The catastrophe of the tourist submarine called the Titan should be a wake-up call for anyone involved with risky tourism and the governments that should be regulating it.

After days of bated breath, we finally know what happened to the submarine that was used to take tours of the Titanic, miles below the ocean. The US Coast Guard found a debris field near the Titanic, making it clear that it imploded under immense water pressure. It eventually admitted that it had heard an explosion when the vehicle lost contact.

The incident has held the attention of the American people (and millions of others around the world) for days on end. This was partially because people were imagining the terror of being stuck in a submarine over 2 miles under the surface for days, just waiting for rescue and hoping the oxygen wouldn’t run out.

Now we know that the victims of the catastrophe didn’t suffer in this way.

There may have been a period of abject terror after some part of the vehicle started to fail, but the implosion itself would have only taken about 30 milliseconds due to the extreme pressure.

Why Did the Titan Submarine Implode?

This tragedy puts the lack of regulation and concern for safety common in the risky tourism business. Even though the victims may not have suffered the worst possible outcome, the result is the same. 5 innocent people perished because of the (alleged) insufficient safety protections of the Titan submersible.

OceanGate had a glaring history of disconcerting comments and actions relating to the safety of the vessel and the tremendously risky excursion it sold to the public. A video of the founder of the company, billionaire Stockton Rush, and a journalist, talking about how much of the Titan seemed to be improvised, has gone viral on the internet.

Even one of OceanGate’s employees, David Lochridge, tried to warn the company about the lacking safety of the Titan. He was instructed to evaluate the submersible but when he discovered “numerous issues that posed serious safety concerns” and reported them to senior management, he was promptly fired.

If that wasn’t enough, he was eventually sued for trying to blow the whistle.

Lochridge didn’t just find one small imperfection here or there. He found multiple glaring issues that he believed could “pose safety risks to personnel.” One of the most egregious issues was the viewing window of the Titan. Even though the submersible would dive down to the Titanic which is 12,500 feet underwater, the window was only rated for dives down to about 4,250 feet deep.

OceanGate apparently refused to pay the manufacturer of the window to build one rated for the correct depth.

A video of Stockton himself admitting that he broke rules building the vehicle surfaced recently, saying “And I’ve broken some rules to make this. I think I’ve broken them, with logic and good engineering behind me.”

CBS journalist David Pogue went on one of these excursions to the Titanic, filming parts of his experiment. In the now-chilling video he read part of the required contract or waiver, mentioning that the vehicle had not been certified or approved by any regulatory body. He reads: “could result in physical injury, disability, emotional trauma, or death” before jokingly saying “where do I sign?”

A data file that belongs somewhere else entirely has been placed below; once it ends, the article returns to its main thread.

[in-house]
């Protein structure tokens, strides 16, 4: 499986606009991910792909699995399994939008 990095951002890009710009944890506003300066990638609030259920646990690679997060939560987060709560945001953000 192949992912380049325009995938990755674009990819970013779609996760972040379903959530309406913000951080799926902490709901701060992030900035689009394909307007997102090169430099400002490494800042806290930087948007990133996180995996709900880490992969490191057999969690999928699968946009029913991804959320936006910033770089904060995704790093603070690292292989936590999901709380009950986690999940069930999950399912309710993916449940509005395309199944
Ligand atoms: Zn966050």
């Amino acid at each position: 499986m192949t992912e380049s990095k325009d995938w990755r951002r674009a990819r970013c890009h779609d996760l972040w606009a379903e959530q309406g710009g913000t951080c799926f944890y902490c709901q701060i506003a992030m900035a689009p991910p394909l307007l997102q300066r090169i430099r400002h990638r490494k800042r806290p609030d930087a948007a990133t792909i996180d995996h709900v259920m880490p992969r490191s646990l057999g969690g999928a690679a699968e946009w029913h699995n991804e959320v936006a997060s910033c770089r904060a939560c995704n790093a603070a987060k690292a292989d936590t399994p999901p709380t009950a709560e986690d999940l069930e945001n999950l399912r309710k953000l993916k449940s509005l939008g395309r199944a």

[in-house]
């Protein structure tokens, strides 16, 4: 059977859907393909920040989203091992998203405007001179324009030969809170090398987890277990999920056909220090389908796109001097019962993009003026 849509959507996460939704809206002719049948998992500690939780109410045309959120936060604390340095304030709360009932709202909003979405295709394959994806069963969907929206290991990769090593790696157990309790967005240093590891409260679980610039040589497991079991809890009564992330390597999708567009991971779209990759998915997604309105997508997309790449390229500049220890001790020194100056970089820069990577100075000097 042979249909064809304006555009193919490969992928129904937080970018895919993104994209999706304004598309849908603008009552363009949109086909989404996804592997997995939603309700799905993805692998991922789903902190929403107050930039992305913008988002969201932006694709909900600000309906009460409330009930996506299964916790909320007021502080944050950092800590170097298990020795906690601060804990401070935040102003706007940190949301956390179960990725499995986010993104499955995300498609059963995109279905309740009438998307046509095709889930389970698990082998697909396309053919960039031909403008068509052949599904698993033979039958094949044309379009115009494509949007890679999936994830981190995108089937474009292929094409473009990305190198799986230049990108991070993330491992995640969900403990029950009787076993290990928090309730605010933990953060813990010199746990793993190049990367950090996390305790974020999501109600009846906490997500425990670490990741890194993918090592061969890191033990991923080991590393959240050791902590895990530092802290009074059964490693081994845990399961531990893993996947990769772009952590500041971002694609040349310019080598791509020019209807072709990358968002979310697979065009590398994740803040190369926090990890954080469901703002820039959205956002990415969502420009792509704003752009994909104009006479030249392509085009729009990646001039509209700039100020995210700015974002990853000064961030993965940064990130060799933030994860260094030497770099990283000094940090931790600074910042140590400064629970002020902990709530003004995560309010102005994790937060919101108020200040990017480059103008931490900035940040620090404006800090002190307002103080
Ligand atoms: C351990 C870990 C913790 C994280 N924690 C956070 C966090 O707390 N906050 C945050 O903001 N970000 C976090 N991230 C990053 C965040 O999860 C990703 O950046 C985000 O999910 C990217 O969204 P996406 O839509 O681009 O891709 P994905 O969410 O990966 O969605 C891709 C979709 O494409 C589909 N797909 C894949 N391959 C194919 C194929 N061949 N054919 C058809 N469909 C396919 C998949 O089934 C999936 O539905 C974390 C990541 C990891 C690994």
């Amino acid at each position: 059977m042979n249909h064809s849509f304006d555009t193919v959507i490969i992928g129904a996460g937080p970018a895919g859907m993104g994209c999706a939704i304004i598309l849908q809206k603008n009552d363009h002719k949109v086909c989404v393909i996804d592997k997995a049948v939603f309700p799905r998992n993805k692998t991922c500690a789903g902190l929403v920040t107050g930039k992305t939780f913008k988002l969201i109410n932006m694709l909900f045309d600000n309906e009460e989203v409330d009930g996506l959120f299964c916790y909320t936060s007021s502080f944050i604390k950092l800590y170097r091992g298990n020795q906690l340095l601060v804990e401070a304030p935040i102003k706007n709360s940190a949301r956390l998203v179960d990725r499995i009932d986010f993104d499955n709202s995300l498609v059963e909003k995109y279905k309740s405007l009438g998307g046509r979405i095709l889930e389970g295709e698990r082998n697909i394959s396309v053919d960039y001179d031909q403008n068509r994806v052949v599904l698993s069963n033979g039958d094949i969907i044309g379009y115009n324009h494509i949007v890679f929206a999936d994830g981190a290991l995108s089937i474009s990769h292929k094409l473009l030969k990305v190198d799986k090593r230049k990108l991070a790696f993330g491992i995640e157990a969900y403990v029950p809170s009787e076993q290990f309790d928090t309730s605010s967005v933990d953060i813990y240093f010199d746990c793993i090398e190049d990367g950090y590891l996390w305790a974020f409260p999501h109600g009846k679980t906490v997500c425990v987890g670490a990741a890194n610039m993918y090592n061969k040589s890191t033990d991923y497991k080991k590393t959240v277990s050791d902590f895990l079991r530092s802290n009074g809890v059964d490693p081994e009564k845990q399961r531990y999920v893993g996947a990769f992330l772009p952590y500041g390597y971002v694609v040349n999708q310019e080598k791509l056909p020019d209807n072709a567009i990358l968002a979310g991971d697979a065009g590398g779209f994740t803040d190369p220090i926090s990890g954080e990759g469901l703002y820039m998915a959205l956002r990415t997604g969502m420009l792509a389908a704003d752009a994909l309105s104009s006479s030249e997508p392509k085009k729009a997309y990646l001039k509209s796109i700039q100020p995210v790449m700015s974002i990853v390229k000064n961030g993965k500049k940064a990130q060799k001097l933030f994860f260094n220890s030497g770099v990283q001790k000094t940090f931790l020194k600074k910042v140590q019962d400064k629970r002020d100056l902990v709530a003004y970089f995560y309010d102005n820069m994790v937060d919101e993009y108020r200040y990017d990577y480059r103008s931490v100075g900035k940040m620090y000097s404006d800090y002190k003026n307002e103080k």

No one yet knows exactly what happened to the Titan but it seems likely that the improper general quality and build of the vehicle at least contributed to the incident.

Despite all of these concerns and more, Stockton heavily downplayed the risks when selling the experience. One Las Vegas Investor told the Independent that he said that it was safer than crossing the street.

What Can Be Learned From the Titan Catastrophe?

There are heaps of important lessons to be learned from this disaster. The United States Coast Guard is likely considering implementing more strict regulation on submersible vehicles. The USCG currently sets safety standards for boats but the submersible industry, especially for vehicles meant for personal use, has nearly nonexistent standards or regulations.

An expert on maritime policy and history and professor at Campbell University, Salvatore Mercogliano, said that “We’re at a point in submersible operations in deep water that’s kind of akin to where aviation was in the early 20th century.”

Part of this is because the industry is so new and small but it also comes down to where most of these excursions take place: in international waters, away from the prying eyes of regulators.

The failure of the Titan has also drawn attention to other forms of risky tourism, such as private space flights. Companies like Jeff Bezos’ Blue Origin and Richard Branson’s Virgin Galactic are actually much more heavily regulated than submersibles like the Titan but recent hiccups in their latest launches still have onlookers worried.

If the Titan disaster does nothing else, it should at least make you think carefully about the potential risks and rewards before you go on any risky tourist excursions.

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